Over the past 20 years, celebrity chefs through their cookbooks, appearances on television and contributions to the social media appear to have exerted an inordinate influence on culinary trends and the food industry. It must be remembered that many of the prominent members of the American Culinary Federation are self-taught or espouse a specific ethnic food. A review of the course offerings for-profit culinary institute which claims status as a ‘university’ shows deficiencies in food science and public health which would be expected of their graduates.
The National Restaurant Association recently published a survey comprising 1,300 professional chefs affiliated to the American Culinary Federation. The objective was to compile the “what’s hot” list to identify themes (fads?) which will find their way onto menus in 2017. The survey identified twenty food trends, many of which were duplications or were closely connected.
A recent example of an unfortunate combination of a lack of knowledge or concern for food-borne disease can be found in the financial performance of Chipotle Mexican Grill. The Company was established by an entrepreneur trained as a chef. Conceptual and practical defects in the supply chain and in both the training and management of store-personnel directly contributed to outbreaks of at least four different food-borne infections in 2015. This resulted in consumer disaffection and the evaporation of billions from the market capitalization of the company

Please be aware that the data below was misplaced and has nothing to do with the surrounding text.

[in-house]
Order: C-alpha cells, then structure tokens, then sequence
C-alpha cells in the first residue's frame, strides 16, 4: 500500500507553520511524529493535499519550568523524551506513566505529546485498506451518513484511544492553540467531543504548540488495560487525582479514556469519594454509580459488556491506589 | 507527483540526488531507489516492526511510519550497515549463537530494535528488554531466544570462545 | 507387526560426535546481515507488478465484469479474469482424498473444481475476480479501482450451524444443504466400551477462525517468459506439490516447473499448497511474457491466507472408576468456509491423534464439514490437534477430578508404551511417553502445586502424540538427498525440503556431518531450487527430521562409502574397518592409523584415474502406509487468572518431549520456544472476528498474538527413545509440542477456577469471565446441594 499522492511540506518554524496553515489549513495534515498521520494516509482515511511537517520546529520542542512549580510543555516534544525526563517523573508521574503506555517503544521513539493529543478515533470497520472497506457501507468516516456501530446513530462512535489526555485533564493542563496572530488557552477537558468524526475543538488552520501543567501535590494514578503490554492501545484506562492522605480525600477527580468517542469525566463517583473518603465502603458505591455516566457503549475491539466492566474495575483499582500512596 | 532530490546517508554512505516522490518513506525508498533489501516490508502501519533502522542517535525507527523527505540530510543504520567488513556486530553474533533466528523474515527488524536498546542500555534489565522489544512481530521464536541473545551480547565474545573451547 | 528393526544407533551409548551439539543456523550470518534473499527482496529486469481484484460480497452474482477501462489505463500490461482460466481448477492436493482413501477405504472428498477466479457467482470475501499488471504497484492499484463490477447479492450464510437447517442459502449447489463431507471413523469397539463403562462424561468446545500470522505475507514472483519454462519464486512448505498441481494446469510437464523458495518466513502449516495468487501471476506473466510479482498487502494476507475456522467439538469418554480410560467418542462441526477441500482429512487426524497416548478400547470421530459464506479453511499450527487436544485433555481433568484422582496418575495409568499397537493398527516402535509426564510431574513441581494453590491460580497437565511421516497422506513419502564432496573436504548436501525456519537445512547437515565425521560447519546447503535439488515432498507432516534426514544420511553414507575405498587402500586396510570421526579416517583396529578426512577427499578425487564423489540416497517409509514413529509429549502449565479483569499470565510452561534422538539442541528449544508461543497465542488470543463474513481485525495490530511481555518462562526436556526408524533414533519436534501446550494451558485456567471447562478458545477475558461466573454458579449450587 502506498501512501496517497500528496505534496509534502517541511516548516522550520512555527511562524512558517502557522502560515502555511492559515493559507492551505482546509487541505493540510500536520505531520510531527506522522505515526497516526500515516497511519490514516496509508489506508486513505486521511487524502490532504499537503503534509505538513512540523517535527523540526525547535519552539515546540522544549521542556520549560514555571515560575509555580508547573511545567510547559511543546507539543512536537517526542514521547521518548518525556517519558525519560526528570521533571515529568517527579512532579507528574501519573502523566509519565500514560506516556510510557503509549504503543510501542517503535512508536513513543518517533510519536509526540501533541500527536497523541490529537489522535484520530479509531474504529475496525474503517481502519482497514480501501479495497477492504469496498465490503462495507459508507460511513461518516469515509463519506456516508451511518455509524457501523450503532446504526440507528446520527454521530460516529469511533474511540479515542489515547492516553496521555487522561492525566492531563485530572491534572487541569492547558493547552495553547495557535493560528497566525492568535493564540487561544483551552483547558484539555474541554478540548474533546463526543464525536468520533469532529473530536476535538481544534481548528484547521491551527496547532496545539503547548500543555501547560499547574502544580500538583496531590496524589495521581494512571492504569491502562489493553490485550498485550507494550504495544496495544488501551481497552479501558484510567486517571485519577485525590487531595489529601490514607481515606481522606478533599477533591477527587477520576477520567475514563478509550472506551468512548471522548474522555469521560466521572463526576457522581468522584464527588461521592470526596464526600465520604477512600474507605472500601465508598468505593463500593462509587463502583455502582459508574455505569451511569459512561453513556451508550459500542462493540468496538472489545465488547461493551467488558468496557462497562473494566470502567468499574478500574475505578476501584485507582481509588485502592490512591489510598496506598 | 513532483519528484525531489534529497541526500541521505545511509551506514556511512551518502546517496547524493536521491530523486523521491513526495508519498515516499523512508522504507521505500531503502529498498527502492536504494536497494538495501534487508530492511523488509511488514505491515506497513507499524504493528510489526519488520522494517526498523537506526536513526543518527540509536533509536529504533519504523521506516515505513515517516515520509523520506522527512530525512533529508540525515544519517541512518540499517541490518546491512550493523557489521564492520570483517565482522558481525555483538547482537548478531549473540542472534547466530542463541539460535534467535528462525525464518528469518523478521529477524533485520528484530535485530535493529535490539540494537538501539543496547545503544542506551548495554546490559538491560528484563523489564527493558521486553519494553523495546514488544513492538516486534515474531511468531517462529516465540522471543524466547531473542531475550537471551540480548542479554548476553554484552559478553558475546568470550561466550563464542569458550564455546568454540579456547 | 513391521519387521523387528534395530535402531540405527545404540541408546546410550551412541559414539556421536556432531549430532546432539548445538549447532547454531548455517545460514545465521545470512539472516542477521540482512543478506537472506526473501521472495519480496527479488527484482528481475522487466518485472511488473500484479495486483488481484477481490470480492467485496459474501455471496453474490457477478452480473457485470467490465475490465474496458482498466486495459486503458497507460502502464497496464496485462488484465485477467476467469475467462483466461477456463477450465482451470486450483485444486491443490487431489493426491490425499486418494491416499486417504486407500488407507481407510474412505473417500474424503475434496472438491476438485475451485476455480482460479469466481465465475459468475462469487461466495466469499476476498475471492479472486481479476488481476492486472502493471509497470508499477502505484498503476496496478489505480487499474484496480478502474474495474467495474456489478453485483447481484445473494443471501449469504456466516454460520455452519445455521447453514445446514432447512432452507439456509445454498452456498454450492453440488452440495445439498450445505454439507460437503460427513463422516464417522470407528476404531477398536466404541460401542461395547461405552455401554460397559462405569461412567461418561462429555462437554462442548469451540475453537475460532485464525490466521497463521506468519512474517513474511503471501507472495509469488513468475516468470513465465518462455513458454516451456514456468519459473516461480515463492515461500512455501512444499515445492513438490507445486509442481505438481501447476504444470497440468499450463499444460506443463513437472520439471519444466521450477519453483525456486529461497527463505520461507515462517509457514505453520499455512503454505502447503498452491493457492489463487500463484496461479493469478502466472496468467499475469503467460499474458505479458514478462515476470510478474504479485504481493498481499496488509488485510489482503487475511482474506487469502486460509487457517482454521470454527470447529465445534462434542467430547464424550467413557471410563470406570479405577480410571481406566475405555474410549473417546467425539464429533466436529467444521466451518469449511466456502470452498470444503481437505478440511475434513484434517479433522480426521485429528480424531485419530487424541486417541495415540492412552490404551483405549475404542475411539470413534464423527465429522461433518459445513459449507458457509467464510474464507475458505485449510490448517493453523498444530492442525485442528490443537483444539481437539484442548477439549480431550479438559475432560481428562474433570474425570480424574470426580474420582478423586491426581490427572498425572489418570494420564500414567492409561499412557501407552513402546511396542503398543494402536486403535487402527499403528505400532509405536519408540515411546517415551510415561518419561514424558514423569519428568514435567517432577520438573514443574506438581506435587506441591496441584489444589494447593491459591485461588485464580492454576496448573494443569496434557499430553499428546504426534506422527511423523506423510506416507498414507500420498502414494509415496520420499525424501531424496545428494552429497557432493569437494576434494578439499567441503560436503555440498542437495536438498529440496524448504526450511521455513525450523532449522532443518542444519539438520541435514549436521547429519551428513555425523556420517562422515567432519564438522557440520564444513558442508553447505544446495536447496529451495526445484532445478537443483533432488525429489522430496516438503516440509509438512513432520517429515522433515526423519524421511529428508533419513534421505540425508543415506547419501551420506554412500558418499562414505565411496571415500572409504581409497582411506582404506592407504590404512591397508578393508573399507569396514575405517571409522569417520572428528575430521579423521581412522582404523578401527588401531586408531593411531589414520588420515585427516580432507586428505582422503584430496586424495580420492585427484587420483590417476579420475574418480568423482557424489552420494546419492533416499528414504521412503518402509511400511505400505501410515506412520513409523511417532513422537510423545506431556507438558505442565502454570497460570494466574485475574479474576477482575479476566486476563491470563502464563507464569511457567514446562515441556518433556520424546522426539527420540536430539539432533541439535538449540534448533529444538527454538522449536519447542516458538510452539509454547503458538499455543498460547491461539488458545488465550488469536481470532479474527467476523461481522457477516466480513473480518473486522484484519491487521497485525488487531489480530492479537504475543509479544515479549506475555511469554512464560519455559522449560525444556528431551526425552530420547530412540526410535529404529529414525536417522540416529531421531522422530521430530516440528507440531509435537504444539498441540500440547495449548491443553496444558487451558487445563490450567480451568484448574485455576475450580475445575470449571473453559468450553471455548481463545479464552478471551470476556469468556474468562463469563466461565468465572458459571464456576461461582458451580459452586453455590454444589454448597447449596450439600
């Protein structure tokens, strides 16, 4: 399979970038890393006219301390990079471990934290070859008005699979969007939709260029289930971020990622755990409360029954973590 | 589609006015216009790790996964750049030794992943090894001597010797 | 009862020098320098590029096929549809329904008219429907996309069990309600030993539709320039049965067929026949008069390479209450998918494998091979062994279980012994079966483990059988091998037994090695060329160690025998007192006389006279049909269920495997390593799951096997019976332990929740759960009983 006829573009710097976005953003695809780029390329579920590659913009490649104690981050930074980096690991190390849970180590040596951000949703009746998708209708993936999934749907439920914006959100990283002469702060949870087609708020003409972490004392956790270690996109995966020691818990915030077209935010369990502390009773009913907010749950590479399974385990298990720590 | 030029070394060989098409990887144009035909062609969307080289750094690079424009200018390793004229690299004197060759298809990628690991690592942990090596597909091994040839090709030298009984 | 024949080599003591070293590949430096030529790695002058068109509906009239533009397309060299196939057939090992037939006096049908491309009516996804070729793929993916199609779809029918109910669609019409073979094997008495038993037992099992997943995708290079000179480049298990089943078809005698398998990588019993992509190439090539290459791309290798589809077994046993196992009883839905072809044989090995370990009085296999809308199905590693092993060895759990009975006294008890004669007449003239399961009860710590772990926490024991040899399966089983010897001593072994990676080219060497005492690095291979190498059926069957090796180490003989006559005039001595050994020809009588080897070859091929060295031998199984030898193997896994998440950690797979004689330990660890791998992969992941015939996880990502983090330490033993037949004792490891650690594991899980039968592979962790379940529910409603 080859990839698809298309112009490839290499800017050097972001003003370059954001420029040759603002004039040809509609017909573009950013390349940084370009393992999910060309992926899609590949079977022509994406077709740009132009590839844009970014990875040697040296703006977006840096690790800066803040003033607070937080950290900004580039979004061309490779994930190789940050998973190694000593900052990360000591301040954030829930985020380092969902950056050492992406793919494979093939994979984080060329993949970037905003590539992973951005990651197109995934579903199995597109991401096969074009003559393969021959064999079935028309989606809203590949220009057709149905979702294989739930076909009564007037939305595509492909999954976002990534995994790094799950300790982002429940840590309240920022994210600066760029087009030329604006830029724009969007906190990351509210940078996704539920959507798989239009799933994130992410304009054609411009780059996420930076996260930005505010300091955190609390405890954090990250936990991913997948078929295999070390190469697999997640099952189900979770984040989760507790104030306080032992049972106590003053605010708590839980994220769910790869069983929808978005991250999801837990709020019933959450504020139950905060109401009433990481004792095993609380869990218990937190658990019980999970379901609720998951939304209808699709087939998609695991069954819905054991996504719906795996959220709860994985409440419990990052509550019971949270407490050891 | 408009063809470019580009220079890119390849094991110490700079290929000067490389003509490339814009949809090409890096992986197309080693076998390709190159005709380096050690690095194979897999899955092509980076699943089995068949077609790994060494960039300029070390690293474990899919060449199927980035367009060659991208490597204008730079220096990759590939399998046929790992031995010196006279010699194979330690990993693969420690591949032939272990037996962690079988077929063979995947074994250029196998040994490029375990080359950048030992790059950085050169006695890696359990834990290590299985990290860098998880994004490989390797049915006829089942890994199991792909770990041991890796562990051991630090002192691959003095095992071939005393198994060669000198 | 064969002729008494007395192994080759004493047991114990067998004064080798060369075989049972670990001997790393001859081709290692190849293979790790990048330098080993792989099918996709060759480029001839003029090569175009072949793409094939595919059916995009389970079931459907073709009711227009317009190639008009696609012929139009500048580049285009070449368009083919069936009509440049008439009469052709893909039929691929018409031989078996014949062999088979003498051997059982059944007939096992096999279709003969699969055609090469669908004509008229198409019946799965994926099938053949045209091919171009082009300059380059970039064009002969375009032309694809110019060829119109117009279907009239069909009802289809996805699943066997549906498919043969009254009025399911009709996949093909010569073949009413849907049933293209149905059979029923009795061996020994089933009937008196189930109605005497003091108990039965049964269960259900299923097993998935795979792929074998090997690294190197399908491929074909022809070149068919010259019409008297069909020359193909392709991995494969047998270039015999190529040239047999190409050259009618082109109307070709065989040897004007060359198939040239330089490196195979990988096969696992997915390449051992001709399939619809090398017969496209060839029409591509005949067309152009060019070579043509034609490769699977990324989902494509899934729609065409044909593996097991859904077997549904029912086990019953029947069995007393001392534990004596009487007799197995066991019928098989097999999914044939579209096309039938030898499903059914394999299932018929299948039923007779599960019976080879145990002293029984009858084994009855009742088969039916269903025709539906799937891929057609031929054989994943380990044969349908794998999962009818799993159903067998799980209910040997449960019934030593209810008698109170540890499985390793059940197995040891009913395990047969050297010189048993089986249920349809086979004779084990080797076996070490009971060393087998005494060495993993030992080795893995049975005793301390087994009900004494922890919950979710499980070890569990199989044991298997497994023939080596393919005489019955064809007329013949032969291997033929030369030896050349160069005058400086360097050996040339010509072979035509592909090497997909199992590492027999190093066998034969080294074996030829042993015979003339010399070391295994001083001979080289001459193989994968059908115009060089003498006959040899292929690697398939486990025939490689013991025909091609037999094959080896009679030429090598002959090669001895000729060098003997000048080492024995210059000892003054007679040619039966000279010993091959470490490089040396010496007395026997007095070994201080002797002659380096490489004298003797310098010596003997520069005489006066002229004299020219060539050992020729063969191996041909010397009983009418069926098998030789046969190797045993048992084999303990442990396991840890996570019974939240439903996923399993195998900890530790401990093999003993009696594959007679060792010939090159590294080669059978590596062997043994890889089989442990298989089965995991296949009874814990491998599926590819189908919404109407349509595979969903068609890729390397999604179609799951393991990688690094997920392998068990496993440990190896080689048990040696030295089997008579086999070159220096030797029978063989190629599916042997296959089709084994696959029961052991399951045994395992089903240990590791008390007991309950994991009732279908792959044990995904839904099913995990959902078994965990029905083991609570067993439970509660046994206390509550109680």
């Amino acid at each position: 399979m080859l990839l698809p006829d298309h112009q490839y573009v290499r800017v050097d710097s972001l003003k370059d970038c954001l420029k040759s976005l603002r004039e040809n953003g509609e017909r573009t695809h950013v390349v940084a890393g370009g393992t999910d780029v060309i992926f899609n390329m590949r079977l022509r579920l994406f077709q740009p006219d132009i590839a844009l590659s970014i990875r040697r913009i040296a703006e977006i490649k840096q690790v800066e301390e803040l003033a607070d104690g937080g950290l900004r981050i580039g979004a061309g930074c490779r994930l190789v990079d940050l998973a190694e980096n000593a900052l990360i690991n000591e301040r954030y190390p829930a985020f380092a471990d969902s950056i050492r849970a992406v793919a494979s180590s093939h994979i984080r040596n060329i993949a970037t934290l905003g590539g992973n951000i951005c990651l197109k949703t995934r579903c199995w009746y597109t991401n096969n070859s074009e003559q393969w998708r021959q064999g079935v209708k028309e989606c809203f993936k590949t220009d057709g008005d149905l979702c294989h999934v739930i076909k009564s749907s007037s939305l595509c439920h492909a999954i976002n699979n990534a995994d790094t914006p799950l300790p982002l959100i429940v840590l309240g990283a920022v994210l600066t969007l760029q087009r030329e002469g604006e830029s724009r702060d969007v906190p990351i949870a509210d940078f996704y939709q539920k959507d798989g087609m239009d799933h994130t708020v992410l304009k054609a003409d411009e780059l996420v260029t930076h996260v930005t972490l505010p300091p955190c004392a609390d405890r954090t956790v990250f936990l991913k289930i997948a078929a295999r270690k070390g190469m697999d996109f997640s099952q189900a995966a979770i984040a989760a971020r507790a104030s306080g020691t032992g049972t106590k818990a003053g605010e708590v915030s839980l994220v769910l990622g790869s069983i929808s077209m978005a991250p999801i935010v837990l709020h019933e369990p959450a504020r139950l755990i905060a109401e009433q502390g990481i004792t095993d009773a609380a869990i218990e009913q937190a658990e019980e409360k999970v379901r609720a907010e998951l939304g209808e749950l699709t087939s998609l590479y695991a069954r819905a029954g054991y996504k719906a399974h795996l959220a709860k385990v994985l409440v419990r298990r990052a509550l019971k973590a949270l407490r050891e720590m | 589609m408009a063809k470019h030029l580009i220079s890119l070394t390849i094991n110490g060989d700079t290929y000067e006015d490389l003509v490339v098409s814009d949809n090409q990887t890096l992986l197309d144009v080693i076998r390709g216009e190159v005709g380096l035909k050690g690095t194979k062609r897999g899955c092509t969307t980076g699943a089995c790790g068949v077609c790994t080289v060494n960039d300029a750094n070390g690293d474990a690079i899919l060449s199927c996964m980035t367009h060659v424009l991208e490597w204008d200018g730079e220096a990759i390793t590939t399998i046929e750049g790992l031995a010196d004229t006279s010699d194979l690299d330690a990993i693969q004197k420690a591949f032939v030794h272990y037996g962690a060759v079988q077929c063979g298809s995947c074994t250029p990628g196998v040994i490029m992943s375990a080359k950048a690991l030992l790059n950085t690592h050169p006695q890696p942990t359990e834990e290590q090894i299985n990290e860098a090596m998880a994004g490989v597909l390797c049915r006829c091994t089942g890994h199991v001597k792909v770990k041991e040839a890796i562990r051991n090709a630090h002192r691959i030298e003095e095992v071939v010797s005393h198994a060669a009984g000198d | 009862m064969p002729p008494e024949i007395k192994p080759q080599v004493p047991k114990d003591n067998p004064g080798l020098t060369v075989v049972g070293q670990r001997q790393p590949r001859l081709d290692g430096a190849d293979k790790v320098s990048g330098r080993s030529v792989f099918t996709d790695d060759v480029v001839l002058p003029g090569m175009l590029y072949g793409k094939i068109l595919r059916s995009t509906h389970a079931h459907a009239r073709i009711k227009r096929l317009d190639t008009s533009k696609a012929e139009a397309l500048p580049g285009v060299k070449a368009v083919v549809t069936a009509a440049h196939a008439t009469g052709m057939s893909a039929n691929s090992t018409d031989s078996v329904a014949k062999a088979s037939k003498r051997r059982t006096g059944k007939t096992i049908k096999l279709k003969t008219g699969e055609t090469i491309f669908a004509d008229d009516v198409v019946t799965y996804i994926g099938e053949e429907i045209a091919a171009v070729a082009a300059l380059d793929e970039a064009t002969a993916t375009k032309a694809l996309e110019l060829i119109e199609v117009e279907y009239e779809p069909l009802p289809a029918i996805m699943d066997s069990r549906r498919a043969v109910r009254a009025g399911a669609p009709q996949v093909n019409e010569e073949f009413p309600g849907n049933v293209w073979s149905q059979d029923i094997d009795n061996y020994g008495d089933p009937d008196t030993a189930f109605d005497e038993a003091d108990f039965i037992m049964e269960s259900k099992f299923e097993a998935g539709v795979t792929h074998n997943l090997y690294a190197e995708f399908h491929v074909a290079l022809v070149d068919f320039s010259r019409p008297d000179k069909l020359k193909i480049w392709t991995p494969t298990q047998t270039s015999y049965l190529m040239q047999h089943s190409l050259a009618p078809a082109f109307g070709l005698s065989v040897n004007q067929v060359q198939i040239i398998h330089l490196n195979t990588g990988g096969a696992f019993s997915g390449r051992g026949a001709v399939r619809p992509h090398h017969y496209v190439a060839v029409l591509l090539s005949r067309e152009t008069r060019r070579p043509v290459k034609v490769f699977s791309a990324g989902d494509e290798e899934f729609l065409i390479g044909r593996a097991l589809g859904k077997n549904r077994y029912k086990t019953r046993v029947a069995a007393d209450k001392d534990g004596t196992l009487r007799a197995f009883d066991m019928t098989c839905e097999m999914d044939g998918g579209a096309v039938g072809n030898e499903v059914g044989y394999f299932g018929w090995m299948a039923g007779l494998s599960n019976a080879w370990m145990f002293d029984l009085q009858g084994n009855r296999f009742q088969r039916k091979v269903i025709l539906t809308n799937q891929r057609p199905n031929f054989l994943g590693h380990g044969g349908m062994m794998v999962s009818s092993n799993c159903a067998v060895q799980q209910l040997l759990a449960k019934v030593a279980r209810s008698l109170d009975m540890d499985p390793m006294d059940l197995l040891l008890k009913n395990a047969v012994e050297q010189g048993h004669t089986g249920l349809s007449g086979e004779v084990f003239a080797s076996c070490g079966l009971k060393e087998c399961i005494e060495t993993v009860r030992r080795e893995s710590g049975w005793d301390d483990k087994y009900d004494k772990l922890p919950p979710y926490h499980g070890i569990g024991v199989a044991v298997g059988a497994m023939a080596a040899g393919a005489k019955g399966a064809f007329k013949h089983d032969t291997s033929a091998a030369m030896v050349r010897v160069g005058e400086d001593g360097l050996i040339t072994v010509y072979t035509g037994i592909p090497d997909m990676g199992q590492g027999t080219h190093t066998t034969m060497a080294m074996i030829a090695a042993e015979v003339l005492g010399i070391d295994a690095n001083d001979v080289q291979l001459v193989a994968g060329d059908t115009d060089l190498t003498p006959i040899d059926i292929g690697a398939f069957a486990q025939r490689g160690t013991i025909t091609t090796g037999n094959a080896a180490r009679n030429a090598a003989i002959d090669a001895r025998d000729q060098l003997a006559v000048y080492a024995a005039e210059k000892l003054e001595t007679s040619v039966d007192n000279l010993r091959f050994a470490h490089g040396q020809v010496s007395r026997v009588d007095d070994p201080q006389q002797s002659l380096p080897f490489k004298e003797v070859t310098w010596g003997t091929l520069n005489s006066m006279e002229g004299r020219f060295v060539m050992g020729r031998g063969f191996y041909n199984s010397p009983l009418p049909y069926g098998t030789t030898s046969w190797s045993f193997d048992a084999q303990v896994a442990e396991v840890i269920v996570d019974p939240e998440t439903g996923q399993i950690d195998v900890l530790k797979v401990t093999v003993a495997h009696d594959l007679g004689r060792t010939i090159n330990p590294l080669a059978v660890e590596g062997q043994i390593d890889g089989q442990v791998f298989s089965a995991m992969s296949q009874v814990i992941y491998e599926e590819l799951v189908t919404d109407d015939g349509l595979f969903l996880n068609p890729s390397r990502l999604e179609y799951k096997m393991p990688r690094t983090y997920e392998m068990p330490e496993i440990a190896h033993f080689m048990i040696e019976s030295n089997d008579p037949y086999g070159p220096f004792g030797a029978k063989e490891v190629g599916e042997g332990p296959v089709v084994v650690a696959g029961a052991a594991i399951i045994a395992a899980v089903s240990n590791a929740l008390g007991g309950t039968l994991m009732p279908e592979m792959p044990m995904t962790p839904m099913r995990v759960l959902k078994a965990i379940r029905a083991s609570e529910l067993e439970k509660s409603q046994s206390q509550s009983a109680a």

In many respects celebrity chefs are practitioners of their art. It probably does not matter if a sculptor is unaware of the crystalline structure of marble which is formed into a statue or if an artist is unaware of the organic chemistry of pigments used. It is however important for an executive chef organizing a kitchen or an enterprise to be constantly aware of how food-borne pathogens are introduced into establishments and how disease can be prevented by appropriate handling and cooking.